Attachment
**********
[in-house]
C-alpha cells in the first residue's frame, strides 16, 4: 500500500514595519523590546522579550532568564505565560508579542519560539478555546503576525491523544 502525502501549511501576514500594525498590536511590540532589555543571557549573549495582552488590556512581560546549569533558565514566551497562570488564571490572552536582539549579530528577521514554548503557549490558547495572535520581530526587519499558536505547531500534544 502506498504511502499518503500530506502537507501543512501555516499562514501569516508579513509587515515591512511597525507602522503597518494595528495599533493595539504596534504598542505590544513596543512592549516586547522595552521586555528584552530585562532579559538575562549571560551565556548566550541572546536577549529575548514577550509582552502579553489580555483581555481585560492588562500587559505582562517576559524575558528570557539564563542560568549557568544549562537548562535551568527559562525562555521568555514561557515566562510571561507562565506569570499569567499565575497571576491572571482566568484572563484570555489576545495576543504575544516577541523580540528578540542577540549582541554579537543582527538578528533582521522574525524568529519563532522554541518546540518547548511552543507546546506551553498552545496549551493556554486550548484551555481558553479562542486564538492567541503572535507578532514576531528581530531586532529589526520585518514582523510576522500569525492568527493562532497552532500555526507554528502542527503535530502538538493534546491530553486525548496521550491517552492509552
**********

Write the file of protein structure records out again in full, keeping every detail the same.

[in-house]
C-alpha cells in the first residue's frame, strides 16, 4: 500500500514595519523590546522579550532568564505565560508579542519560539478555546503576525491523544 502525502501549511501576514500594525498590536511590540532589555543571557549573549495582552488590556512581560546549569533558565514566551497562570488564571490572552536582539549579530528577521514554548503557549490558547495572535520581530526587519499558536505547531500534544 502506498504511502499518503500530506502537507501543512501555516499562514501569516508579513509587515515591512511597525507602522503597518494595528495599533493595539504596534504598542505590544513596543512592549516586547522595552521586555528584552530585562532579559538575562549571560551565556548566550541572546536577549529575548514577550509582552502579553489580555483581555481585560492588562500587559505582562517576559524575558528570557539564563542560568549557568544549562537548562535551568527559562525562555521568555514561557515566562510571561507562565506569570499569567499565575497571576491572571482566568484572563484570555489576545495576543504575544516577541523580540528578540542577540549582541554579537543582527538578528533582521522574525524568529519563532522554541518546540518547548511552543507546546506551553498552545496549551493556554486550548484551555481558553479562542486564538492567541503572535507578532514576531528581530531586532529589526520585518514582523510576522500569525492568527493562532497552532500555526507554528502542527503535530502538538493534546491530553486525548496521550491517552492509552